The casual dining space is generally not known as a high growth industry. In recent years, it's been overshadowed by the rise of fast casual chains such as Chipotle Mexican Grill, which have managed to grow earnings and revenue at a staggering pace. However, there are still a few solid growth companies left in the casual dining space, which are often overlooked. One of these is Texas Roadhouse (NASDAQ:TXRH). Not only is it growing quickly, but it is trading at a discount to the overall restaurant industry.
Company at a glance
For those who aren't familiar with the stock, Texas Roadhouse is a chain of Western themed restaurants that operates and franchises restaurants under the same name. Steaks are its main specialty. The company has a market cap of $1.86 billion and some 46,000 employees, with around 425 restaurants. Based in Kentucky, the company has been around since 1993.
Over the last few years, Texas Roadhouse has managed to deliver consistent earnings growth, annual EPS more doubling from $0.52 in 2008 to $1.08 in fiscal 2013. Due to a string of earnings misses, the stock has underperformed the S&P over the last twelve months, but there are once again signs of strength.
Its latest earnings report again showed double-digit growth on the top as well as the bottom line. Second-quarter diluted EPS increased by nearly 17% year-over-year on a 12% rise in revenue, partly as a result of a $2.4 million decline in operating costs following the company's annual managing partner conference.
Meanwhile, comp store sales rose by 2.9% at company-owned locations and 3.5% at franchised restaurants. For the first four weeks of the third quarter, comp store sales increased by a healthy 4%. Looking ahead, the company is planning on opening a number of new restaurants in order to take advantage of the brands' solid growth.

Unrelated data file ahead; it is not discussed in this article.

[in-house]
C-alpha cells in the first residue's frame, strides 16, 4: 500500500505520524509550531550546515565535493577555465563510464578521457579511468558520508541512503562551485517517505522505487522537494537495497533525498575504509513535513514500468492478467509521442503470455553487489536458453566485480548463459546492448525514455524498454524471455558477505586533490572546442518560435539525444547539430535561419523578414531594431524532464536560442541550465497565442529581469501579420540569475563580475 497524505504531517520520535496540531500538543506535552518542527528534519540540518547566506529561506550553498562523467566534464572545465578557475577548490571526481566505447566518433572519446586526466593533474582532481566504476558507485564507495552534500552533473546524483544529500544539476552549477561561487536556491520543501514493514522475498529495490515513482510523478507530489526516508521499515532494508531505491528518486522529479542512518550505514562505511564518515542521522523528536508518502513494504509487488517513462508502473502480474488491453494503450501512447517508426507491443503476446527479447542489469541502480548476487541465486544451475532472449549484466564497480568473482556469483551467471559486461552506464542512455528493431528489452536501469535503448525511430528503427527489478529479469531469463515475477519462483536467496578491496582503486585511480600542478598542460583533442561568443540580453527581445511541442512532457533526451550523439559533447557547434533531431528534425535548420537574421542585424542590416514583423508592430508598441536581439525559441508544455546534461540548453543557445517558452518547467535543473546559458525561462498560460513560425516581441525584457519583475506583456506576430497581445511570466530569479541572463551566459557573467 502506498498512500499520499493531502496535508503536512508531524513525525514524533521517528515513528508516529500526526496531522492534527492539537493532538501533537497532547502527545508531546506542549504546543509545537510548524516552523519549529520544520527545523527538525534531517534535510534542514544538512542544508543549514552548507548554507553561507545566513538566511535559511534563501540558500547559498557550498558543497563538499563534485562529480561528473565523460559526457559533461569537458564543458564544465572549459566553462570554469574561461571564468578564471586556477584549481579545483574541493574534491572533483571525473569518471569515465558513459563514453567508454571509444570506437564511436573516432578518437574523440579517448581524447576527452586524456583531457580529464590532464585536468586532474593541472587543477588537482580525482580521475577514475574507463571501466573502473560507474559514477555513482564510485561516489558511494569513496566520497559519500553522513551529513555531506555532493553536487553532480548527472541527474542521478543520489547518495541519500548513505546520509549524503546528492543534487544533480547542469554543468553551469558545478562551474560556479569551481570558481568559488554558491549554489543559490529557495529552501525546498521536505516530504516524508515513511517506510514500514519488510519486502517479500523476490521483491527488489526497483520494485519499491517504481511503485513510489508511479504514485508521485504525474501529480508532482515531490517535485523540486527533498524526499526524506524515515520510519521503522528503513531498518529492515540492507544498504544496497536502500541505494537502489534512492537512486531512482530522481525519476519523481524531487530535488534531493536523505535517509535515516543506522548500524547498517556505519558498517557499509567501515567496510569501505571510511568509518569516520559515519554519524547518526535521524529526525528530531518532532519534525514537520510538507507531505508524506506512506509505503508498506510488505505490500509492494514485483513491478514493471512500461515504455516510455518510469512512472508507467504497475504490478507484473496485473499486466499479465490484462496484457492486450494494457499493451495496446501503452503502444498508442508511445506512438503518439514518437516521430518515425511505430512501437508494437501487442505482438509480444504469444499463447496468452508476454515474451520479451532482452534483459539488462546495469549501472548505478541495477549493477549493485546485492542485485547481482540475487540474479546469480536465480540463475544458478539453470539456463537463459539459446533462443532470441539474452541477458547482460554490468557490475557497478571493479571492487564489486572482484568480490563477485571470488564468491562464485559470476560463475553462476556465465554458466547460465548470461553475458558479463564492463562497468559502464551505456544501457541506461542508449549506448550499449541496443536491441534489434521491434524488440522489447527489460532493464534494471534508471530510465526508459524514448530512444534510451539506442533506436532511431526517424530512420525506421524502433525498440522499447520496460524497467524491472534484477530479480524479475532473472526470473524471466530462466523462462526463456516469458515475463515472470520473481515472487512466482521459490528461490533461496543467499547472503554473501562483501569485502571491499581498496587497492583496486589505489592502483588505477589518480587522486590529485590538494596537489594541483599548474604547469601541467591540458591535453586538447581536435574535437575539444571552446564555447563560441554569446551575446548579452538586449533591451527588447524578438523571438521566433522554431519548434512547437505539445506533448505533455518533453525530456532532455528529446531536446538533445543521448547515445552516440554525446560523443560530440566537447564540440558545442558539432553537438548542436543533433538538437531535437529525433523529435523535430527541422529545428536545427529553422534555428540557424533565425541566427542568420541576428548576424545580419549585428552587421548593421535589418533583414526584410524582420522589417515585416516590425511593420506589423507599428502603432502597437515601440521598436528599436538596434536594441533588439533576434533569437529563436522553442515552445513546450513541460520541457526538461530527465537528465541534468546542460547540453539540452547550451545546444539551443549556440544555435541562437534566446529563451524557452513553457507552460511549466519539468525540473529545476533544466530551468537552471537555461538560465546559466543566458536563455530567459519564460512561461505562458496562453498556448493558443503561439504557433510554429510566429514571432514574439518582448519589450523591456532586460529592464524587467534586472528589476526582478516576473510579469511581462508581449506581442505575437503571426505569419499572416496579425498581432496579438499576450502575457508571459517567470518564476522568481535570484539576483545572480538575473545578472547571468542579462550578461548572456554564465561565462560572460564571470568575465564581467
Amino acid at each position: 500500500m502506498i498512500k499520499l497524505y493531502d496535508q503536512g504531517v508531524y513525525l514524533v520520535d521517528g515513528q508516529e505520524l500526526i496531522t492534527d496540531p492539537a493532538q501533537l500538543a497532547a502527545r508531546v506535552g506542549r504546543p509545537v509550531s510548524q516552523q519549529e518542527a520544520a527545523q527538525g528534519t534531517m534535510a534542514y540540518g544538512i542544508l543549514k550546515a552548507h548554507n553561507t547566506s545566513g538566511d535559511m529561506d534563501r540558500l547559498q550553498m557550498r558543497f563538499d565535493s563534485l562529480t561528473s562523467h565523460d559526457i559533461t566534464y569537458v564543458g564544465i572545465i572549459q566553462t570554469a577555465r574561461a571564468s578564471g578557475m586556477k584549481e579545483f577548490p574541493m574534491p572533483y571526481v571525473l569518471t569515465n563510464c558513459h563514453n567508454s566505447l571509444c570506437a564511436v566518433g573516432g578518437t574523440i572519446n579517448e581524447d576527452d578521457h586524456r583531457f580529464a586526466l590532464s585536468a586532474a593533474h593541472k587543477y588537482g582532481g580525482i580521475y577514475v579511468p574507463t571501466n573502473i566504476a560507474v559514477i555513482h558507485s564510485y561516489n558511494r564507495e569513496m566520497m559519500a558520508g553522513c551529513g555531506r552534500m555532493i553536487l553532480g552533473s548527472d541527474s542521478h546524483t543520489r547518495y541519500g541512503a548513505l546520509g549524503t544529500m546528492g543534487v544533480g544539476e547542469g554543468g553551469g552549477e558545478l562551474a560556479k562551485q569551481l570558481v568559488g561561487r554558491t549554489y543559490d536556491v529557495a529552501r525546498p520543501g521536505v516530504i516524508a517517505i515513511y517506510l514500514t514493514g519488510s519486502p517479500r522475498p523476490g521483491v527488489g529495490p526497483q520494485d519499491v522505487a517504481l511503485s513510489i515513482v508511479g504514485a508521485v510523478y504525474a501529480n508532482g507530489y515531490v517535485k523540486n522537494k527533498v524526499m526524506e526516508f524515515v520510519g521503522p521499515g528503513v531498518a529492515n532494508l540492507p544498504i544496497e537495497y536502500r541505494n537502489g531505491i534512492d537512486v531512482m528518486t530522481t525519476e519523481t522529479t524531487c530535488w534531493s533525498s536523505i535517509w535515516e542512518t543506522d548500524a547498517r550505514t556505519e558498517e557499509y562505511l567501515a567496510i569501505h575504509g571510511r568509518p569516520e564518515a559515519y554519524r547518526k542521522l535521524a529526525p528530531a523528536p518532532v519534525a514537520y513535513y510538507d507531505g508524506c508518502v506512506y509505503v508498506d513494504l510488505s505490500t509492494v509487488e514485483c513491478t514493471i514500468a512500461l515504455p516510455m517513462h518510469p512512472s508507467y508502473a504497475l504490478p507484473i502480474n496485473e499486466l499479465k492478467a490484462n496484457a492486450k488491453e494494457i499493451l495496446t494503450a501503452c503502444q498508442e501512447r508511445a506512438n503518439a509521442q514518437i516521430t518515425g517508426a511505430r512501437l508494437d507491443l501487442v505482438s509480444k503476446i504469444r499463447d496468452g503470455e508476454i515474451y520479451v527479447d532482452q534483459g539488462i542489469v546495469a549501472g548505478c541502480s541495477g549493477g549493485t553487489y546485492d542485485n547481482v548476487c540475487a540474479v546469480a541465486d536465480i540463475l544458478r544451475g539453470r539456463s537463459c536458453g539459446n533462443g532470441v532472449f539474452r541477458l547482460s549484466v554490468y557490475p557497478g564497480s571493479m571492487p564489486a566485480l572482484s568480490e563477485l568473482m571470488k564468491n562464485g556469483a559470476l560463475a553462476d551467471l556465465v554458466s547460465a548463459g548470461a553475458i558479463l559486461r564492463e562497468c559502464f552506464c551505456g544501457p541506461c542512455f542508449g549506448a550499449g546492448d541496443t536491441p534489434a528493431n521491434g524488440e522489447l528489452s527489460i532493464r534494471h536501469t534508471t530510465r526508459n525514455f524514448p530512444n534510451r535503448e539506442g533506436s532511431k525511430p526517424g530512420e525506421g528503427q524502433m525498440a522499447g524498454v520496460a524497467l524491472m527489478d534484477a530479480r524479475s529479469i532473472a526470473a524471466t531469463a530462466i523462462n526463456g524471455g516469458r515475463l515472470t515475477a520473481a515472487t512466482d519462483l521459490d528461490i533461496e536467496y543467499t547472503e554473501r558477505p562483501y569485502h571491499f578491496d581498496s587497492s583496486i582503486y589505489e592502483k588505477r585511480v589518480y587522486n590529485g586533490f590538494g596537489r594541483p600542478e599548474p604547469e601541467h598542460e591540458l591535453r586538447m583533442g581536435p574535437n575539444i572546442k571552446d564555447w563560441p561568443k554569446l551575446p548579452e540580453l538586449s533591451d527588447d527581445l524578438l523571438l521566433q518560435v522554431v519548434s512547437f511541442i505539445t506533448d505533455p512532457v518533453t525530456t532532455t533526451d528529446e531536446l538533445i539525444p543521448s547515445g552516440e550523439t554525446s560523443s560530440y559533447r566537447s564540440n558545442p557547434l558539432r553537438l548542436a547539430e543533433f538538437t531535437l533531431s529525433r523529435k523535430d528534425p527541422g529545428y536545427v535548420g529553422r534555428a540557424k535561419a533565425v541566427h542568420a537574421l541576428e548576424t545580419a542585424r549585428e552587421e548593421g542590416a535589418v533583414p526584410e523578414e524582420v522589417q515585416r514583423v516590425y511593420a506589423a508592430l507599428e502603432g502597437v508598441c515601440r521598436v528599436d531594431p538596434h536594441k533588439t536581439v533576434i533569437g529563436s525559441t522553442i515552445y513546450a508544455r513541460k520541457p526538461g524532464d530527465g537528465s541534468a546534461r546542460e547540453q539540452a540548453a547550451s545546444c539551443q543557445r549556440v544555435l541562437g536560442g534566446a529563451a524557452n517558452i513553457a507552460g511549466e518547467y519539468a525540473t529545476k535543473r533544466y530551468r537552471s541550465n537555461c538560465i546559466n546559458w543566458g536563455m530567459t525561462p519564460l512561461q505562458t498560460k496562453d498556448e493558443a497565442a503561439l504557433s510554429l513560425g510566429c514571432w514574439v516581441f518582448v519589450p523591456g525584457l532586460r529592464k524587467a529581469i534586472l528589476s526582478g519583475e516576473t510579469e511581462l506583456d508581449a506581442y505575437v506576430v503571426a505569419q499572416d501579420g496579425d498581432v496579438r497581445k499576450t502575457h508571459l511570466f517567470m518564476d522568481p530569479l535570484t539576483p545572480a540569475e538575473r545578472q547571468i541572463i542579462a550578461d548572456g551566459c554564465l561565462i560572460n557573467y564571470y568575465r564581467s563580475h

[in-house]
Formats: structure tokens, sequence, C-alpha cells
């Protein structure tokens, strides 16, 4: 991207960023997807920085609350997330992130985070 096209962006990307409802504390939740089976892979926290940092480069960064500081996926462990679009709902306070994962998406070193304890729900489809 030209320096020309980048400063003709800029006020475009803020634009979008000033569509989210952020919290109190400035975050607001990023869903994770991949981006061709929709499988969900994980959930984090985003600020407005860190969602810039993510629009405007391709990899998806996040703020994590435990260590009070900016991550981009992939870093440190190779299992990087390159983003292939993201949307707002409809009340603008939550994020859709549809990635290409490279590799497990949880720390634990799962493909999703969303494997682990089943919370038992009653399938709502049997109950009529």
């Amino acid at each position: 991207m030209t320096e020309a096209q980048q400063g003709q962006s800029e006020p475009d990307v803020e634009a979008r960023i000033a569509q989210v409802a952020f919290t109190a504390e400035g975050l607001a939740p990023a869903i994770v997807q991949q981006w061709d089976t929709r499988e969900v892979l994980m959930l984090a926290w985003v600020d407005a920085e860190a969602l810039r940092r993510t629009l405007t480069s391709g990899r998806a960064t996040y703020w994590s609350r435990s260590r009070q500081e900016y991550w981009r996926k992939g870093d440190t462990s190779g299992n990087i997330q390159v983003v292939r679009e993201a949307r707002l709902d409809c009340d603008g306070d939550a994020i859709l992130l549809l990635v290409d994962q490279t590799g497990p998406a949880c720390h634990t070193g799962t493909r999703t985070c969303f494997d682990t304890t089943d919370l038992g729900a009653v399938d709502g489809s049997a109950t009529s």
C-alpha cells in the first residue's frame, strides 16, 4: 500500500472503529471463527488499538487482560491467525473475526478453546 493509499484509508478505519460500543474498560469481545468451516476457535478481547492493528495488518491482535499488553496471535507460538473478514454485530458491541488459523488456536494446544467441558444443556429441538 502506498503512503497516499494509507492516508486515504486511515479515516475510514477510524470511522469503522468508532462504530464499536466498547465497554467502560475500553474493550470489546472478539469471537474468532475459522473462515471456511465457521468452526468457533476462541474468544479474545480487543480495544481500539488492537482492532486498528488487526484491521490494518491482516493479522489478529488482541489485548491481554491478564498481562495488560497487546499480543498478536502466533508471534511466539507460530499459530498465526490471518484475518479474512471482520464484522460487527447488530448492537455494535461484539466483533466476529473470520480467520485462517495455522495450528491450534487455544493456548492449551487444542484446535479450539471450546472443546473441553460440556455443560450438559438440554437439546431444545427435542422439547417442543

To put these numbers in perspective, let's take a look at the results from another player in the casual dining industry, Darden Restaurants (NYSE:DRI), owner of brands such as LongHorn Steakhouse and Olive Garden. After topping out in 2012 at $3.58, annual EPS dipped to $3.13 in 2013 and $2.34 in 2012 for a 65% decline over two years. For fiscal 2014, EPS was down to $2.15.
The company has been struggling with traffic declines at its major brands, and the sale of its flagship Red Lobster brand has been met with skepticism by many investors. Q4 earnings were down around 55% year-over-year, although revenue remained relatively stable.
For the quarter, LongHorn Steakhouse held up fairly well with comps up 2.4% for the period and 2.7% for the year. This offers some clues as to Texas Roadhouse's success; Americans might just like eating steak. The company is able to benefit from specializing in this growing dining category, which grants it greater efficiency and more effective execution.
Valuations and metrics
While slightly more expensive than its casual dining counterparts at 23.5 times trailing earnings, Texas Roadhouse is still trading at a discount to the overall restaurant industry average of 27.5 which includes the higher-valued fast casual space. Darden Restaurants trades at around 19 times trailing earnings, which seems pricey considering their performance.
Quarterly sales growth of 12% is also considerably higher than the 8% industry average, while the price-to-book is lower at 1.21. The stock has a decent return on equity of around 15%, and with a total debt to equity ratio of under 10 and some $77.5 million in cash, the company's balance sheet looks good. Based on these figures, the company looks undervalued.
The bottom line
In the midst of a largely stagnant casual dining industry, some companies are managing to perform considerably better than their peers. Texas Roadhouse, a chain of restaurants specialized in steak, has been posting impressive growth for the last few years, and for its latest report delivered double-digit earnings and revenue increases. Additionally, the stock is priced at a discount to the broader restaurant industry, and as such looks like a good bet going forward.
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The author wrote this article themselves, and it expresses their own opinions. The author is not receiving compensation for it (other than from Seeking Alpha). The author has no business relationship with any company whose stock is mentioned in this article.